What does Whiz mean for a cleaner?

The challenges facing cleaners today

By Nils J.van der Zijl, VP Sales & Marketing, Softbank Robotics EMEA 

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Commercial cleaners are the unsung heroes of the business world, ensuring that workspaces and buildings of all kinds are clean, hygienic and safe for the people who use them. Without effective and timely cleaning of their property estates, organisations across all sectors would suffer – whether that’s hospitals, schools, shops, airports or offices.

The work of a cleaner often involves long and unsociable hours, physically strenuous activities and, increasingly, a need to juggle a large workload in a limited amount of time. Over recent years, cleaners have found themselves trying to juggle a wider range of tasks and under pressure to perform to ever-higher standards to meet required levels of servicing.

With ever more competition in the market, commercial cleaning contractors are having to offer clients more for less in order to win and retain contracts – that means cleaning a greater area of building, to an even higher standard, but often at a reduced cost. Added to this, contractors are coming under more scrutiny to demonstrate improvements in cleaning performance, with clients demanding continual measurement and evaluation of all cleaning services, with heavy financial penalties where agreed service levels are not met.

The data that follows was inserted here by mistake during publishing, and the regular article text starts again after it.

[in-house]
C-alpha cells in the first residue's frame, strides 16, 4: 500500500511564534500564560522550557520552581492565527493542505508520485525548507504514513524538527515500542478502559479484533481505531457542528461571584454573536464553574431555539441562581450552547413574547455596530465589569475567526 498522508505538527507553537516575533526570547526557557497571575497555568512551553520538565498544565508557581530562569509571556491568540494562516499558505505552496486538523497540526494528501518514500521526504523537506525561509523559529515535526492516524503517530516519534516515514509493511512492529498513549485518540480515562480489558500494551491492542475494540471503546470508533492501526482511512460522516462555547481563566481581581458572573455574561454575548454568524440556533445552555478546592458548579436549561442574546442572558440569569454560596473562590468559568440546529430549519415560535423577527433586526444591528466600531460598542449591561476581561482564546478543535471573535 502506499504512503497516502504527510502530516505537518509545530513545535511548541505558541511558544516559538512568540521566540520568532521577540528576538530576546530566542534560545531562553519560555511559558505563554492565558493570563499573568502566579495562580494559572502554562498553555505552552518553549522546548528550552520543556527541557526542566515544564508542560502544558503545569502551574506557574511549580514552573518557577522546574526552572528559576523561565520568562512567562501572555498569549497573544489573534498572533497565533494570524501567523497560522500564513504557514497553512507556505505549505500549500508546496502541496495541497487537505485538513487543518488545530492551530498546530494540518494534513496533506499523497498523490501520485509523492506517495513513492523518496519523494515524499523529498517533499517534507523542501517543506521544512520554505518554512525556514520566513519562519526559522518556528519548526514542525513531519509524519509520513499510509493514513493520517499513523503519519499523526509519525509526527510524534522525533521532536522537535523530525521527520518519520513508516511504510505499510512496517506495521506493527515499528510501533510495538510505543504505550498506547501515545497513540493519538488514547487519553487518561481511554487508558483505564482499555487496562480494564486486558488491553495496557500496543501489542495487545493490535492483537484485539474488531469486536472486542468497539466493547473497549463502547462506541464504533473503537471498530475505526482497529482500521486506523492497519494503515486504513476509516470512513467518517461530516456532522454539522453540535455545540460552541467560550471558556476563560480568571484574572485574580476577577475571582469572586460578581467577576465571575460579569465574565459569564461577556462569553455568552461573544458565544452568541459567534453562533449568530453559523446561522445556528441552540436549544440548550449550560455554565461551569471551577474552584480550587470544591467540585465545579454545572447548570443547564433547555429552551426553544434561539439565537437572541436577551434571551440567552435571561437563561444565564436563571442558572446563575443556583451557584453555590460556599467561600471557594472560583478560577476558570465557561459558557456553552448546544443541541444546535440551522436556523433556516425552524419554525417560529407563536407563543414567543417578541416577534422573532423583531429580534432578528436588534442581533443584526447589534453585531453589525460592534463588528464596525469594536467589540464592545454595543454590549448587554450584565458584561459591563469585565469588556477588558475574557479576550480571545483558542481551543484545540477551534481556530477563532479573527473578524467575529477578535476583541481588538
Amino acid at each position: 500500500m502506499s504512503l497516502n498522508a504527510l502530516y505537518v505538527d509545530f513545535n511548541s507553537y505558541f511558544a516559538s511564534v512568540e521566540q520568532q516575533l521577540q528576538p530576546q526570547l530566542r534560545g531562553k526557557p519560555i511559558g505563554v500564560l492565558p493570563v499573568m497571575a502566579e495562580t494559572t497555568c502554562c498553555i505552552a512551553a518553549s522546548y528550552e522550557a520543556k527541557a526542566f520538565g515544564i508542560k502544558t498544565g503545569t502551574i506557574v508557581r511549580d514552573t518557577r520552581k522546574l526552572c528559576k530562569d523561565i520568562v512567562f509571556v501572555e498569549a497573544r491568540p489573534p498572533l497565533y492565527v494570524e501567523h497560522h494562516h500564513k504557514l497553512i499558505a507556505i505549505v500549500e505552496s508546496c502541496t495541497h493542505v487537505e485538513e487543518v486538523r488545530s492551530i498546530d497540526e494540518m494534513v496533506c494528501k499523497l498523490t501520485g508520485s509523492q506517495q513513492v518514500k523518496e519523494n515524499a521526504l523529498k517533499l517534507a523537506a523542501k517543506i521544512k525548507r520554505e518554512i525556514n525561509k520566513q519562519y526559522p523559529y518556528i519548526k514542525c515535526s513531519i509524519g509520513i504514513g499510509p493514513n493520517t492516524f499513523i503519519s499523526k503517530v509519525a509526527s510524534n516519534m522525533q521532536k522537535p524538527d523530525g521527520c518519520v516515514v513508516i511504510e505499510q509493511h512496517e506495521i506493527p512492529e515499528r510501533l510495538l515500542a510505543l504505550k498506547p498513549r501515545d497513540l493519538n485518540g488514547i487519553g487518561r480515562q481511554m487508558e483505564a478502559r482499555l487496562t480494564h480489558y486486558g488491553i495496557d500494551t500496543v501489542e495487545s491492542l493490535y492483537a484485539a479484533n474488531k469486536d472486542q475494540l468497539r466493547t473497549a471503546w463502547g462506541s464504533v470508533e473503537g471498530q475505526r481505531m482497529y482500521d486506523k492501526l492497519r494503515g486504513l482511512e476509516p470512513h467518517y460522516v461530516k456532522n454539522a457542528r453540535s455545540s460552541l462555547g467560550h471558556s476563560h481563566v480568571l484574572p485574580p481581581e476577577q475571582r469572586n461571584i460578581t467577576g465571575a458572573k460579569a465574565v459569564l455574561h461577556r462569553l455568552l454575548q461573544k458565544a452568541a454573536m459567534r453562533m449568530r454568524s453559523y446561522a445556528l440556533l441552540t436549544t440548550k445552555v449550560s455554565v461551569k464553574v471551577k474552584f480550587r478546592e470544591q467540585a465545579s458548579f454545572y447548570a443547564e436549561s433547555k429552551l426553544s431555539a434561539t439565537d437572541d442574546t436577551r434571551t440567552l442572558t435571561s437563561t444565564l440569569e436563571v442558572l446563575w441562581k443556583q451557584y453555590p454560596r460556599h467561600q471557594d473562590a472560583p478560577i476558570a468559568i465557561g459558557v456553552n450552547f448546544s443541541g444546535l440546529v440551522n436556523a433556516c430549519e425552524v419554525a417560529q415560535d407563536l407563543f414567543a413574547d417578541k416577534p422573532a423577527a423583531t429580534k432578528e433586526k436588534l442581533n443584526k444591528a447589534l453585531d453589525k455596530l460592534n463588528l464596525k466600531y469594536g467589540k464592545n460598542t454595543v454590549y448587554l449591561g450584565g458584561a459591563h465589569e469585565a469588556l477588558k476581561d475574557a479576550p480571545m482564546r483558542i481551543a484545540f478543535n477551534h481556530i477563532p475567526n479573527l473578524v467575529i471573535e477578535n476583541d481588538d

The result of this is that cleaning teams are being asked to increase their performance and productivity in order to satisfy client expectations. It’s a challenging situation and one which can have an impact on health and wellbeing of cleaning staff, leading to sickness and absence, which in turn means other team members have to take on even more work.

Indeed, one of the most attractive aspects to being a cleaner is the fact that the role involves working within a team alongside other people and supporting one another. However, being a part of such a team means that cleaners rely heavily on one another to achieve success, and this becomes more challenging when colleagues are off work or where there is a high level of staff churn within the team. 

How cobots like Whiz can ease the pressure on cleaners

Evidently, the pressure on cleaning teams has become greater over recent years. Fortunately, however, innovative new technology is set to give cleaners the support that they need and deserve.

Cobots are collaborative robots which carry out repetitive and strenuous tasks which would otherwise be performed by cleaners, but they work alongside individuals and within a team, not in their place. Cobots are instructed and managed by cleaners on the ground and are there to help cleaning teams get work done to the required standards consistently and ease their workload.